8. I wish I was one of those people who did not need much sleep. I sleep at least 9 hours and more when I am really tired. I know sleep is good for the body but I think I would get more done if I didn’t need so much sleep.

  9. Melissa says:


    Hey, I’m taking a lead from you! You’re the prolific blog poster. I LOVE your current owl photos — you’re an amazing photographer. If you ever decide being a chef is no longer for you, you should contact National Geographic for a job as a wildlife photographer.


  10. Melissa says:


    Great comments and you’re so right, there’s nothing better than preparing for the change of seasons and the change in how we eat and what we need.

    The avoiding stress and and lack of sleep thing is definitely a challenge for most of us!

  11. Melissa says:


    The avocado salsa is one of many I make up to go with raw crackers. You don’t need recipes, you just need to be willing to color outside the lines! Be creative and play with your food!

    Good points, all, but my problem is not so much what you mention, but the fact that I actually want to get up early. I love it and am (most of the time, anyway) excited and anxious to start my day. That’s why I make myself go to bed so early. One of my most favorite times of the day is 4 to 6AM. I know, I know — I’m a total nutbar.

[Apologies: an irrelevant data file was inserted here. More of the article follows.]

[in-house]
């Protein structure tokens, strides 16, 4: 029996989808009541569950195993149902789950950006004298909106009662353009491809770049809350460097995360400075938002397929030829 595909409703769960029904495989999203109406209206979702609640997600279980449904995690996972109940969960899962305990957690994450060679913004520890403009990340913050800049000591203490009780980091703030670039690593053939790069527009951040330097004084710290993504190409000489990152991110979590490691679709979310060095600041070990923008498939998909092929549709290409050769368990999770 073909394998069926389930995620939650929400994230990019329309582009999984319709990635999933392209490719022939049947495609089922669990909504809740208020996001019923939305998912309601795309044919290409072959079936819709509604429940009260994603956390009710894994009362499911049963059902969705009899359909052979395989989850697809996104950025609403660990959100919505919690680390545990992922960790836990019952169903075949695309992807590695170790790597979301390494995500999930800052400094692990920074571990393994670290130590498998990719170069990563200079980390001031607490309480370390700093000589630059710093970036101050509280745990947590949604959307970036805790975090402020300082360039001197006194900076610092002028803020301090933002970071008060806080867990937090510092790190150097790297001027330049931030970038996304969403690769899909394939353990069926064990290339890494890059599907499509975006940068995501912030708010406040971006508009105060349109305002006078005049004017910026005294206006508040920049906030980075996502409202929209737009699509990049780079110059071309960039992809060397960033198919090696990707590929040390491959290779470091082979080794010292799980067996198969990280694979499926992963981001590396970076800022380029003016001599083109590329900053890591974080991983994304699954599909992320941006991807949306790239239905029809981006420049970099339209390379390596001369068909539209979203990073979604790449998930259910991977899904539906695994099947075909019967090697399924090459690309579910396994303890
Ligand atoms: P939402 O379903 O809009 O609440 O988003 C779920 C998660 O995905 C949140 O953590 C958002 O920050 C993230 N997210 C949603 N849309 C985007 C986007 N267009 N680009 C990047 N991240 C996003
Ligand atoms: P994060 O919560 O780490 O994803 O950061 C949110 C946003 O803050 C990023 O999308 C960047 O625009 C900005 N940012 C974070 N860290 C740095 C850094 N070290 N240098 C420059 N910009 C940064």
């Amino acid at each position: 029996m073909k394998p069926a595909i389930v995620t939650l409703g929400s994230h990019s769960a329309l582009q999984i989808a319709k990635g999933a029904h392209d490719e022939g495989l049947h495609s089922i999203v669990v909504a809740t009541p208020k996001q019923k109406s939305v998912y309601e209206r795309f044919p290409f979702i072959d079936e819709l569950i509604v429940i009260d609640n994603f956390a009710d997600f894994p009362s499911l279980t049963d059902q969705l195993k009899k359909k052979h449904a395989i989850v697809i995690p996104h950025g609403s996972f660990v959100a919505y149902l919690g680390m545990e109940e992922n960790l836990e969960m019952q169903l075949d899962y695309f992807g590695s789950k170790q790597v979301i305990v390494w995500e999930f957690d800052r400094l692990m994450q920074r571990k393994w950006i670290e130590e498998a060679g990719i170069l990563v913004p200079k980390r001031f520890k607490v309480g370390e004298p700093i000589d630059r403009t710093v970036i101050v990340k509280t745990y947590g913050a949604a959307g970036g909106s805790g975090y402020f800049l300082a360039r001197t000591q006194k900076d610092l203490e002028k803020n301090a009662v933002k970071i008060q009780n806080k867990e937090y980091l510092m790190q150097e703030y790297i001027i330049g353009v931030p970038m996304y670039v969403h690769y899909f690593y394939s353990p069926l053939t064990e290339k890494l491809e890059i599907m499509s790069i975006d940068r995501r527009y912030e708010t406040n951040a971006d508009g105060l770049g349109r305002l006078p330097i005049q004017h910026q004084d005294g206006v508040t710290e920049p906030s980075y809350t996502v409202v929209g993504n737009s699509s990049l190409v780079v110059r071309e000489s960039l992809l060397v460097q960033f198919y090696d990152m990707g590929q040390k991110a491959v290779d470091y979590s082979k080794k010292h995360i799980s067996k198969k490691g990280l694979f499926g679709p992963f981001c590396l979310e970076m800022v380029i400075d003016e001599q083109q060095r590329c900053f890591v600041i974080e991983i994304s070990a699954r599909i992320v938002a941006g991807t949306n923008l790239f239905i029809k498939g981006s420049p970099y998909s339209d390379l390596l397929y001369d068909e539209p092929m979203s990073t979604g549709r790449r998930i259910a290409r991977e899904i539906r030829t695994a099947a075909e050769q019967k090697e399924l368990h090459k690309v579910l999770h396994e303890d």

12. Stephanie says:

    Do you have a recipe for those crackers? They look good! Hope the cleanse is going well. I need to do this!

  13. Melissa says:


    I will write up a recipe and post it one of these days soon. I am such a “make it up as I go” cook that I don’t always know exactly what I do. Do you have a dehydrator? They’re dehydrated, not baked. That way they are still considered raw food.

    And yes, I feel so good whenever I do this cleanse. I always wonder why I don’t just stick with this all the time! I do for the most part, but I have my moments where I don’t make the best choices.


  14. CeliacChick says:

    I have a dehydrator…can’t wait for the recipe! 🙂

    What is “raw” agave? Isn’t all agave refined?

    Also, why do people eat honey with the comb in it? I know that is a random quesion. tee hee

  15. Melissa says:


    I plan to figure out the recipe soon. I’m one of those “freestyle” cooks who doesn’t follow directions well and end up making things up as I go.

    Raw agave — I’m not sure what I think about agave yet. That’s a whole different post. But for now, I occasionally use organic raw agave in salad dressings because I like the consistency better than honey in that case. Anything that has been altered from its original form is processed to some degree, but it can be considered “raw” if it hasn’t been heated past about 110 degrees or so.

    As for honeycomb, that’s the most natural way you can eat honey. It’s in its original form, directly from the hive and has all the nutrients intact. It may be more flavorful as well.

    Gosh, Kelly — you were “curious girl” today!